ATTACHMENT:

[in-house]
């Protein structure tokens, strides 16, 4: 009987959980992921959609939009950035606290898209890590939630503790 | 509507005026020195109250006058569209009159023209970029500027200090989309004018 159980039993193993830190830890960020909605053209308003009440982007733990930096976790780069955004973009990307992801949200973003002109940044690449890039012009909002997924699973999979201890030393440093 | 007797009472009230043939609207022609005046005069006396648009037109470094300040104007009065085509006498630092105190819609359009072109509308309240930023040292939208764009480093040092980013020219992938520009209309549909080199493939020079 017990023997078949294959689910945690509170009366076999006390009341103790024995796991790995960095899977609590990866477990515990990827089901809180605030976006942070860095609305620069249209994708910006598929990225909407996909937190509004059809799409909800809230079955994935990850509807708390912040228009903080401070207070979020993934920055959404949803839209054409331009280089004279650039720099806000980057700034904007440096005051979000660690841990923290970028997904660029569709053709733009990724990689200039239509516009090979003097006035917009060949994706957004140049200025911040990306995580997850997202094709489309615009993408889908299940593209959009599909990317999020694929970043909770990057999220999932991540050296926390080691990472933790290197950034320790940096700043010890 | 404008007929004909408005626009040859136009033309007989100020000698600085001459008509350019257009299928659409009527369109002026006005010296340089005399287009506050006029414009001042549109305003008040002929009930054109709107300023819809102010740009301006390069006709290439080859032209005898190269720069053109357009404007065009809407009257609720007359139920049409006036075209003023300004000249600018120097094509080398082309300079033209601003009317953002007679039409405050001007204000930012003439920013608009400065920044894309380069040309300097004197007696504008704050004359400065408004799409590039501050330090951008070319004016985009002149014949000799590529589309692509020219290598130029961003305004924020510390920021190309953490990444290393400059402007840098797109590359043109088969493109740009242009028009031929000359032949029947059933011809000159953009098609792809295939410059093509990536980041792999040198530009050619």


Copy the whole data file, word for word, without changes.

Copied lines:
[in-house]
């Protein structure tokens, strides 16, 4: 009987959980992921959609939009950035606290898209890590939630503790 | 509507005026020195109250006058569209009159023209970029500027200090989309004018 159980039993193993830190830890960020909605053209308003009440982007733990930096976790780069955004973009990307992801949200973003002109940044690449890039012009909002997924699973999979201890030393440093 | 007797009472009230043939609207022609005046005069006396648009037109470094300040104007009065085509006498630092105190819609359009072109509308309240930023040292939208764009480093040092980013020219992938520009209309549909080199493939020079 017990023997078949294959689910945690509170009366076999006390009341103790024995796991790995960095899977609590990866477990515990990827089901809180605030976006942070860095609305620069249209994708910006598929990225909407996909937190509004059809799409909800809230079955994935990850509807708390912040228009903080401070207070979020993934920055959404949803839209054409331009280089004279650039720099806000980057700034904007440096005051979000660690841990923290970028997904660029569709053709733009990724990689200039239509516009090979003097006035917009060949994706957004140049200025911040990306995580997850997202094709489309615009993408889908299940593209959009599909990317999020694929970043909770990057999220999932991540050296926390080691990472933790290197950034320790940096700043010890 | 404008007929004909408005626009040859136009033309007989100020000698600085001459008509350019257009299928659409009527369109002026006005010296340089005399287009506050006029414009001042549109305003008040002929009930054109709107300023819809102010740009301006390069006709290439080859032209005898190269720069053109357009404007065009809407009257609720007359139920049409006036075209003023300004000249600018120097094509080398082309300079033209601003009317953002007679039409405050001007204000930012003439920013608009400065920044894309380069040309300097004197007696504008704050004359400065408004799409590039501050330090951008070319004016985009002149014949000799590529589309692509020219290598130029961003305004924020510390920021190309953490990444290393400059402007840098797109590359043109088969493109740009242009028009031929000359032949029947059933011809000159953009098609792809295939410059093509990536980041792999040198530009050619």